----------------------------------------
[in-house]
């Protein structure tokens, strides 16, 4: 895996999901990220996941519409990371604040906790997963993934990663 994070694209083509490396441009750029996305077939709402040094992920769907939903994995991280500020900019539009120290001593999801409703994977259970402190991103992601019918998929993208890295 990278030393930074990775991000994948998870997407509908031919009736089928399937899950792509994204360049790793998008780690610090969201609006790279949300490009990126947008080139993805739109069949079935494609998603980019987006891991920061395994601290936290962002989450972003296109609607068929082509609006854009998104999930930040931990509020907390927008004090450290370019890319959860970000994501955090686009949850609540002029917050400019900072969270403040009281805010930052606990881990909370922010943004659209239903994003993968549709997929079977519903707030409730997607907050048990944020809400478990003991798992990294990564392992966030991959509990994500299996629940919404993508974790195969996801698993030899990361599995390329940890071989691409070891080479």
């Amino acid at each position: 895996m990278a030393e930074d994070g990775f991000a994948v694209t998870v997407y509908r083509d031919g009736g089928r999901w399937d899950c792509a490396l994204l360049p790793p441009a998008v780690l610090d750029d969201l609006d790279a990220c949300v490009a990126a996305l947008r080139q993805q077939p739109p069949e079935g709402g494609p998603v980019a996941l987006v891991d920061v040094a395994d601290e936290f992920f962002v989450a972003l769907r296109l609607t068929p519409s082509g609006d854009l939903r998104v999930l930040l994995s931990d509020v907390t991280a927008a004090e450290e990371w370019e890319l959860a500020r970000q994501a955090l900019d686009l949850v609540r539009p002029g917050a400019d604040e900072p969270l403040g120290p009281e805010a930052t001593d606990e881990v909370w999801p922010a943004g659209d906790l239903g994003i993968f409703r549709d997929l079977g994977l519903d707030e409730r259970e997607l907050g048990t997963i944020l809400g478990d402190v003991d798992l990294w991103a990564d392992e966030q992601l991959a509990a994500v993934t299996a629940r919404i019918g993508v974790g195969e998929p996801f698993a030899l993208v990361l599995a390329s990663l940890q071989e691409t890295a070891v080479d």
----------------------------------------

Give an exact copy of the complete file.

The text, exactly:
[in-house]
């Protein structure tokens, strides 16, 4: 895996999901990220996941519409990371604040906790997963993934990663 994070694209083509490396441009750029996305077939709402040094992920769907939903994995991280500020900019539009120290001593999801409703994977259970402190991103992601019918998929993208890295 990278030393930074990775991000994948998870997407509908031919009736089928399937899950792509994204360049790793998008780690610090969201609006790279949300490009990126947008080139993805739109069949079935494609998603980019987006891991920061395994601290936290962002989450972003296109609607068929082509609006854009998104999930930040931990509020907390927008004090450290370019890319959860970000994501955090686009949850609540002029917050400019900072969270403040009281805010930052606990881990909370922010943004659209239903994003993968549709997929079977519903707030409730997607907050048990944020809400478990003991798992990294990564392992966030991959509990994500299996629940919404993508974790195969996801698993030899990361599995390329940890071989691409070891080479």
């Amino acid at each position: 895996m990278a030393e930074d994070g990775f991000a994948v694209t998870v997407y509908r083509d031919g009736g089928r999901w399937d899950c792509a490396l994204l360049p790793p441009a998008v780690l610090d750029d969201l609006d790279a990220c949300v490009a990126a996305l947008r080139q993805q077939p739109p069949e079935g709402g494609p998603v980019a996941l987006v891991d920061v040094a395994d601290e936290f992920f962002v989450a972003l769907r296109l609607t068929p519409s082509g609006d854009l939903r998104v999930l930040l994995s931990d509020v907390t991280a927008a004090e450290e990371w370019e890319l959860a500020r970000q994501a955090l900019d686009l949850v609540r539009p002029g917050a400019d604040e900072p969270l403040g120290p009281e805010a930052t001593d606990e881990v909370w999801p922010a943004g659209d906790l239903g994003i993968f409703r549709d997929l079977g994977l519903d707030e409730r259970e997607l907050g048990t997963i944020l809400g478990d402190v003991d798992l990294w991103a990564d392992e966030q992601l991959a509990a994500v993934t299996a629940r919404i019918g993508v974790g195969e998929p996801f698993a030899l993208v990361l599995a390329s990663l940890q071989e691409t890295a070891v080479d």